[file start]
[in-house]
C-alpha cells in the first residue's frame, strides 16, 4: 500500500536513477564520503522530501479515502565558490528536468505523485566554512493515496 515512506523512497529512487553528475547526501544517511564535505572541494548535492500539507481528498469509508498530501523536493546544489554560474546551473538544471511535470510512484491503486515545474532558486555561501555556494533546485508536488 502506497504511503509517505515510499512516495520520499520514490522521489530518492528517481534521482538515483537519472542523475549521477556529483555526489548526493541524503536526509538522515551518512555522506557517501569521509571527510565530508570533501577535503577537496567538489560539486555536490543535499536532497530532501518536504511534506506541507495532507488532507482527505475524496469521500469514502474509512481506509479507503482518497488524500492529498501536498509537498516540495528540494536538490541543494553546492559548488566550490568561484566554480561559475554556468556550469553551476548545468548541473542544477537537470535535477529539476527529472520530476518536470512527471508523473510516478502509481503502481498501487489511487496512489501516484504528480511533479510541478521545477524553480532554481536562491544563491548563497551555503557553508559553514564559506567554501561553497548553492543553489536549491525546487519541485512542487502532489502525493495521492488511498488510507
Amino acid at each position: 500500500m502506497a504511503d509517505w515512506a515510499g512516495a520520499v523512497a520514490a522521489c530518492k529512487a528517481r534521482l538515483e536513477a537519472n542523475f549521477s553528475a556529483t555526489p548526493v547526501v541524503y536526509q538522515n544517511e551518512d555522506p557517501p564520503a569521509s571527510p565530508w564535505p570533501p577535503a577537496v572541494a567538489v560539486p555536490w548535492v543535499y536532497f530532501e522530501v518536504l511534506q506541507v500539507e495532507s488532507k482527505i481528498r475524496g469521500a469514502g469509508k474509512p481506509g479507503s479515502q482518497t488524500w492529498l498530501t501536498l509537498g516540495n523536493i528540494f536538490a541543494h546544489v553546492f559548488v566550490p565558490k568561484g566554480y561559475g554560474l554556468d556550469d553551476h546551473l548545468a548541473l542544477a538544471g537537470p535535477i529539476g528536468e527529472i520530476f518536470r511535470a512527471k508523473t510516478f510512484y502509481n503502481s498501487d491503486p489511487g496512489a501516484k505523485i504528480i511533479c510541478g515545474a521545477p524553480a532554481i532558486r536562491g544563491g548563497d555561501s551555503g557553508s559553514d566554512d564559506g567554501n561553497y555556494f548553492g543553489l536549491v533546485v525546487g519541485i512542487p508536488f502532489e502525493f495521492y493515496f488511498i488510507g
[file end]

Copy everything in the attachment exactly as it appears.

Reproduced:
[in-house]
C-alpha cells in the first residue's frame, strides 16, 4: 500500500536513477564520503522530501479515502565558490528536468505523485566554512493515496 515512506523512497529512487553528475547526501544517511564535505572541494548535492500539507481528498469509508498530501523536493546544489554560474546551473538544471511535470510512484491503486515545474532558486555561501555556494533546485508536488 502506497504511503509517505515510499512516495520520499520514490522521489530518492528517481534521482538515483537519472542523475549521477556529483555526489548526493541524503536526509538522515551518512555522506557517501569521509571527510565530508570533501577535503577537496567538489560539486555536490543535499536532497530532501518536504511534506506541507495532507488532507482527505475524496469521500469514502474509512481506509479507503482518497488524500492529498501536498509537498516540495528540494536538490541543494553546492559548488566550490568561484566554480561559475554556468556550469553551476548545468548541473542544477537537470535535477529539476527529472520530476518536470512527471508523473510516478502509481503502481498501487489511487496512489501516484504528480511533479510541478521545477524553480532554481536562491544563491548563497551555503557553508559553514564559506567554501561553497548553492543553489536549491525546487519541485512542487502532489502525493495521492488511498488510507
Amino acid at each position: 500500500m502506497a504511503d509517505w515512506a515510499g512516495a520520499v523512497a520514490a522521489c530518492k529512487a528517481r534521482l538515483e536513477a537519472n542523475f549521477s553528475a556529483t555526489p548526493v547526501v541524503y536526509q538522515n544517511e551518512d555522506p557517501p564520503a569521509s571527510p565530508w564535505p570533501p577535503a577537496v572541494a567538489v560539486p555536490w548535492v543535499y536532497f530532501e522530501v518536504l511534506q506541507v500539507e495532507s488532507k482527505i481528498r475524496g469521500a469514502g469509508k474509512p481506509g479507503s479515502q482518497t488524500w492529498l498530501t501536498l509537498g516540495n523536493i528540494f536538490a541543494h546544489v553546492f559548488v566550490p565558490k568561484g566554480y561559475g554560474l554556468d556550469d553551476h546551473l548545468a548541473l542544477a538544471g537537470p535535477i529539476g528536468e527529472i520530476f518536470r511535470a512527471k508523473t510516478f510512484y502509481n503502481s498501487d491503486p489511487g496512489a501516484k505523485i504528480i511533479c510541478g515545474a521545477p524553480a532554481i532558486r536562491g544563491g548563497d555561501s551555503g557553508s559553514d566554512d564559506g567554501n561553497y555556494f548553492g543553489l536549491v533546485v525546487g519541485i512542487p508536488f502532489e502525493f495521492y493515496f488511498i488510507g